Try, if you can, to put aside the killer bondage nuns and their subsequent slo-mo murder. If you're a long-time Hitman fan, or simply someone who disapproves of fetishised violence against women, there's a good chance we feel the same way right now. And you're right – it leaves a decidedly unpleasant taste in the mouth. IO and Square Enix clearly wanted to make a big impression ahead of E3, but I suspect they were anticipating a slightly different reaction... although that in itself says quite a lot.
Poor taste aside, the irony of the situation is that this trailer will reinforce fears that Hitman: Absolution is an unwelcome departure for the series – mere days before Square Enix unveils a demo that seeks to prove the opposite case. Because for all intents and purposes, Agent 47's latest showing is exactly the kind of offering that fans have been calling for: an open-ended mission in a miniature sandbox environment, replete with civilian NPCs, disguises, and numerous ways to snuff out the target.
The mission is titled The King of Chinatown, and finds Agent 47 doing a favour for a nefarious chap called Birdie. As his name suggests, Birdie likes to squat in dark places, surrounded by pigeon coops; what 47 wants from him isn't immediately clear, but I suspect the answer involves something a lot more sinister than a bag of trill. At any rate, Birdie needs Baldie to whack the aforementioned King – a local businessman of questionable repute – in any way he sees fit.
It's immediately clear why this mission was selected for the E3 showcase: the Chinatown map may be small, but it's packed with detail. As soon as 47 shoves open the double doors that lead into the main square, we're swamped with bustling crowds of NPC – most of them jostling for position around several food stalls. The civilians themselves are reminiscent of the party-goers in Blood Money's Mardi Gras level – i.e. they're walking scenery objects, more or less there to decorate the map. That said, they're extremely well animated, and while you can't knock them out to nick their clothes, they're most certainly mortal. Should the mission descend into an all-out gunfight – not a recommended tactic, but a viable one – then they'll fall to your bullets. More impressively, the survivors will scream and flee en masse, swarming away in a highly effective depiction of digitised panic. Their simulated terror is really quite perturbing, and adds to the sense that you've really cocked up the subtle approach.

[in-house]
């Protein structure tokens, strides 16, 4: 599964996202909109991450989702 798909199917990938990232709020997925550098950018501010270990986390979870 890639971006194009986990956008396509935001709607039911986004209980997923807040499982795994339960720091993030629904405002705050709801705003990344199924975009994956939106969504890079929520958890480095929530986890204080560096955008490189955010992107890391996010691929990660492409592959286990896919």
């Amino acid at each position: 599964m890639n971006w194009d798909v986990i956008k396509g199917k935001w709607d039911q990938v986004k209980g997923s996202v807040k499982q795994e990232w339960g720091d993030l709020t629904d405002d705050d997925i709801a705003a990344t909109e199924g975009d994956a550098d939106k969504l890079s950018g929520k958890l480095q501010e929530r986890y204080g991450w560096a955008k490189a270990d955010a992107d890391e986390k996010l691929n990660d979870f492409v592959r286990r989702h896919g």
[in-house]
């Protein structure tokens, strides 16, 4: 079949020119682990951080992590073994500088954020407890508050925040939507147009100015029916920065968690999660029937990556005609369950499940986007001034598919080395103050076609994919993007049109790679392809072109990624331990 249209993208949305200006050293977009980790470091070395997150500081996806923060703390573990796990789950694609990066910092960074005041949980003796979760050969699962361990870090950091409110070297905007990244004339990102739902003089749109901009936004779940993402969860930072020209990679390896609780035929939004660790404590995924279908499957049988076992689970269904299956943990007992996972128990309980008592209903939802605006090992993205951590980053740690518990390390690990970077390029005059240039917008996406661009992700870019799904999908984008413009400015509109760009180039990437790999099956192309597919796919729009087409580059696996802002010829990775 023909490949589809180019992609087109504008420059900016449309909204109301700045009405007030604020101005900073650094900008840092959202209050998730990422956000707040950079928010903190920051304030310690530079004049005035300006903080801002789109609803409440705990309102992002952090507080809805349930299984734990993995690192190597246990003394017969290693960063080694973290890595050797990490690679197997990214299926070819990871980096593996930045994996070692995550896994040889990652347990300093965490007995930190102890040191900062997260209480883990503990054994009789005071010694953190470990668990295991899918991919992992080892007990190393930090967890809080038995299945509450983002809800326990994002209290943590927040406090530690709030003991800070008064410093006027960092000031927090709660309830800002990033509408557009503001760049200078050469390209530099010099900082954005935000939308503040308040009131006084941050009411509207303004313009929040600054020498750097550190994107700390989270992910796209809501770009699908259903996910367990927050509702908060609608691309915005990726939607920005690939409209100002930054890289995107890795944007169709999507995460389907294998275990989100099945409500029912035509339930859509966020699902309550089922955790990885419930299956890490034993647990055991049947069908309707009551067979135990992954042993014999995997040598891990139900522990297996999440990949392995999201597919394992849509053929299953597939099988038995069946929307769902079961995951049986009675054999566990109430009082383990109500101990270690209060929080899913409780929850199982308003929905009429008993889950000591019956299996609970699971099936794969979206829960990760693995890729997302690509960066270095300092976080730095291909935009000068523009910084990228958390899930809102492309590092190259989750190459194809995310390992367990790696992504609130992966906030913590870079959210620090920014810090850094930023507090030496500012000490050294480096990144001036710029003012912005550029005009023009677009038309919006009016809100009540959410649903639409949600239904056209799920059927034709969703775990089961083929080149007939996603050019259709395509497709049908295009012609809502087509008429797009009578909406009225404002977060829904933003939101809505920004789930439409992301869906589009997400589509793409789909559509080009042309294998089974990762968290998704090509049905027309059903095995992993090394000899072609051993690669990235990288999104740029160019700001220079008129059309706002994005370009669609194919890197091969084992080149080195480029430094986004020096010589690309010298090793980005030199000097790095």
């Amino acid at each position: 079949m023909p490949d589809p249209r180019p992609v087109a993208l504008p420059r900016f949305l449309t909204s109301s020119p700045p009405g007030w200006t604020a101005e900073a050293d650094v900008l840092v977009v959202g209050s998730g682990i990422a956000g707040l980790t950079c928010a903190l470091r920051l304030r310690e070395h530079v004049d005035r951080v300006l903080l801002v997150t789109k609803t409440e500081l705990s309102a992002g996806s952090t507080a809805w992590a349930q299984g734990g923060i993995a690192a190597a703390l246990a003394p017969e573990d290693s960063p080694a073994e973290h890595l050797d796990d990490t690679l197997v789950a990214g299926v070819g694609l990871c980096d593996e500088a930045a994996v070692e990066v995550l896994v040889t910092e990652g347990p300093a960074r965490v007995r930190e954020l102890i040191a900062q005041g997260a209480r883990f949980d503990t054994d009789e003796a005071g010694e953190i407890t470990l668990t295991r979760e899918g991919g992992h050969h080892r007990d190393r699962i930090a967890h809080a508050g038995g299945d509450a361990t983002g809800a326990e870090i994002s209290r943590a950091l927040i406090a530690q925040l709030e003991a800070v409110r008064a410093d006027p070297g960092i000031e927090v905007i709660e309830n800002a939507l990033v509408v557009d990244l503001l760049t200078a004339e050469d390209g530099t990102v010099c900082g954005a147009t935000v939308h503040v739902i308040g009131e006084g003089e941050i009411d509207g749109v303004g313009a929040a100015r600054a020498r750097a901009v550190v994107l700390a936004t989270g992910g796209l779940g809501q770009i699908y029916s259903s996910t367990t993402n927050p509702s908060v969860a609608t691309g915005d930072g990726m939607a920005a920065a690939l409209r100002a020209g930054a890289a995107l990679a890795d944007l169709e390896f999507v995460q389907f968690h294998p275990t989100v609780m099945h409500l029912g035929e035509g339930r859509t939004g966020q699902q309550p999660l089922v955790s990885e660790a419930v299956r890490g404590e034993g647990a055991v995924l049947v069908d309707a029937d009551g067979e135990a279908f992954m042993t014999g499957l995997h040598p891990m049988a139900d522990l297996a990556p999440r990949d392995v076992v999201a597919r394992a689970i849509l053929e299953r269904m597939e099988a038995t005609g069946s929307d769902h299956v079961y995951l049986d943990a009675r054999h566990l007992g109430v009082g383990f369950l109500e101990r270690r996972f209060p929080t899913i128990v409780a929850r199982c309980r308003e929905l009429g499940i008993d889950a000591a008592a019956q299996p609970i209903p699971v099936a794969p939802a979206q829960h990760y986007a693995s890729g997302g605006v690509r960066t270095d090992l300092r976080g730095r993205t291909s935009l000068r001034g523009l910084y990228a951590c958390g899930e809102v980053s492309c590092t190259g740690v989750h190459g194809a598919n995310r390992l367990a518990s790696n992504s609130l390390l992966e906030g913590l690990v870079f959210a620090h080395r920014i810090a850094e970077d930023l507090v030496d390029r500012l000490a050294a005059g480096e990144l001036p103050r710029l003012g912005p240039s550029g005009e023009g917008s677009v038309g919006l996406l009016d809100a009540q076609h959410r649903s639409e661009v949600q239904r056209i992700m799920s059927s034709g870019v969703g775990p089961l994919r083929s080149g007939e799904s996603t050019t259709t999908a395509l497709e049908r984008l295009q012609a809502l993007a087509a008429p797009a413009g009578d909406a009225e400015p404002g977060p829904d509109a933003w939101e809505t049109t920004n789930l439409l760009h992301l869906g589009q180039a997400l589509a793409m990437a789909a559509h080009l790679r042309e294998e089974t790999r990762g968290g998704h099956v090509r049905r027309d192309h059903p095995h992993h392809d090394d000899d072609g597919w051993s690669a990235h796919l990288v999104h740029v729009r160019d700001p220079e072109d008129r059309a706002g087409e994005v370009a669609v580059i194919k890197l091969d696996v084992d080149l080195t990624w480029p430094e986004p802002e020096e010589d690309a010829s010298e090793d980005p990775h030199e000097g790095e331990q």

While interaction with the crowds is limited, there's certainly no shortage of NPCs who can be subdued and defrocked – including street chefs, drug dealers, beat cops and SWAT officers. In the centre of the courtyard, flanked by his bodyguards, is the King himself – a snivelling wretch of a ne'er-do-well, hanging around what looks to be a pagoda-like gazebo. In contrast with the victims of old, who rarely had much to say, the King is quite a wordy chap. If you patiently hang around and watch his movements, as a good assassin should, you can eavesdrop as he chats to his drug dealer, who looks a bit like Bono. If you like, you can throttle this underling to death, pack his naked body into a bin, and them swank about in his clothes. In fact, I recommended that you do: he looks like Bono, after all.
Acquiring the dealer's costume, in keeping with past Hitman titles, allows you to access his nearby flat. Here you'll find a bag of coke that can be tampered with, as well as a sniper rifle. It's a tad convenient that that the dealer's flat has both the rifle and a window overlooking the target, but this is an E3 demo, so I can forgive that.
Elsewhere there's a (un)healthy number of homicidal options to explore. Find the King's sports car and give it a bump, and the alarm will go off – at which point the man himself will rush over. Plant a block of C4 in advance, and Bob's your charred lump of uncle. Alternatively, you could poison his lunch with a toxic fish, or push him down a service hatch. Hell, dress up as the dealer and he'll happily follow you down a dark alley, allowing you to stab his face off in private. The only major difference to the old way of things is that you're more limited in the number of objects you can carry at any one time – forcing you to choose between explosives or, say, a kitchen knife.
It's telling, perhaps, that I found myself barely using Agent 47's newer abilities. The Instinct-based tracker is quite useful but you can certainly get by without it, while the Point Shooting skill feels like it belongs in a different game entirely. Perhaps I'll turn out to be wrong and eat my words, but for now I'm happier to see Hitman: Absolution taking a direction that, for perhaps the first time, genuinely reminds me of its predecessors.
For a detailed look at Hitman: Absolution's end-of-level scoring system, head here.
Hitman: Absolution will be released on November 20 for PC, PS3 and Xbox 360.